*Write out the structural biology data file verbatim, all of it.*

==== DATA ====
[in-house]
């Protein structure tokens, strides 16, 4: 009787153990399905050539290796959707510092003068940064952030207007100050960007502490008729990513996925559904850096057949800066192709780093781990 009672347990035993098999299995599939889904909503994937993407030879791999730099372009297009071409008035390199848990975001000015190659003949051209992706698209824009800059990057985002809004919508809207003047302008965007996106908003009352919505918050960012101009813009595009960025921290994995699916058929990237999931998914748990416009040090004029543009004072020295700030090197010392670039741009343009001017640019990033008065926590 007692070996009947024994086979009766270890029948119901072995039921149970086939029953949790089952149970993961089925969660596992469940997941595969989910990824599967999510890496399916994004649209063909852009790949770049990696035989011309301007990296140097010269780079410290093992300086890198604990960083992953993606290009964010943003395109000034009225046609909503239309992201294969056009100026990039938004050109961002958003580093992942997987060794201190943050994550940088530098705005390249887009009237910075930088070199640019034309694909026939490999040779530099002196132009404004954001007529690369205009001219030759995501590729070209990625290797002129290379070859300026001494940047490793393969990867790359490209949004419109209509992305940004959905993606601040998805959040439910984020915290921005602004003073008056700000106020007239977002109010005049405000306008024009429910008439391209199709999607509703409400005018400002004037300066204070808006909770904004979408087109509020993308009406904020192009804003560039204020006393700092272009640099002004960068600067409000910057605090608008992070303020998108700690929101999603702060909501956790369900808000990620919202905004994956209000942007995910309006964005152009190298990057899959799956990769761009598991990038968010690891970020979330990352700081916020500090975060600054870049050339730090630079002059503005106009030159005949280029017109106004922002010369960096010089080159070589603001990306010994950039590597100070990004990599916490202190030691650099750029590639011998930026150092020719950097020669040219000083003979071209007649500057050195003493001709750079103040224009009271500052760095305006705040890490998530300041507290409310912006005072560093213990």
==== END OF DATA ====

[in-house]
């Protein structure tokens, strides 16, 4: 009787153990399905050539290796959707510092003068940064952030207007100050960007502490008729990513996925559904850096057949800066192709780093781990 009672347990035993098999299995599939889904909503994937993407030879791999730099372009297009071409008035390199848990975001000015190659003949051209992706698209824009800059990057985002809004919508809207003047302008965007996106908003009352919505918050960012101009813009595009960025921290994995699916058929990237999931998914748990416009040090004029543009004072020295700030090197010392670039741009343009001017640019990033008065926590 007692070996009947024994086979009766270890029948119901072995039921149970086939029953949790089952149970993961089925969660596992469940997941595969989910990824599967999510890496399916994004649209063909852009790949770049990696035989011309301007990296140097010269780079410290093992300086890198604990960083992953993606290009964010943003395109000034009225046609909503239309992201294969056009100026990039938004050109961002958003580093992942997987060794201190943050994550940088530098705005390249887009009237910075930088070199640019034309694909026939490999040779530099002196132009404004954001007529690369205009001219030759995501590729070209990625290797002129290379070859300026001494940047490793393969990867790359490209949004419109209509992305940004959905993606601040998805959040439910984020915290921005602004003073008056700000106020007239977002109010005049405000306008024009429910008439391209199709999607509703409400005018400002004037300066204070808006909770904004979408087109509020993308009406904020192009804003560039204020006393700092272009640099002004960068600067409000910057605090608008992070303020998108700690929101999603702060909501956790369900808000990620919202905004994956209000942007995910309006964005152009190298990057899959799956990769761009598991990038968010690891970020979330990352700081916020500090975060600054870049050339730090630079002059503005106009030159005949280029017109106004922002010369960096010089080159070589603001990306010994950039590597100070990004990599916490202190030691650099750029590639011998930026150092020719950097020669040219000083003979071209007649500057050195003493001709750079103040224009009271500052760095305006705040890490998530300041507290409310912006005072560093213990």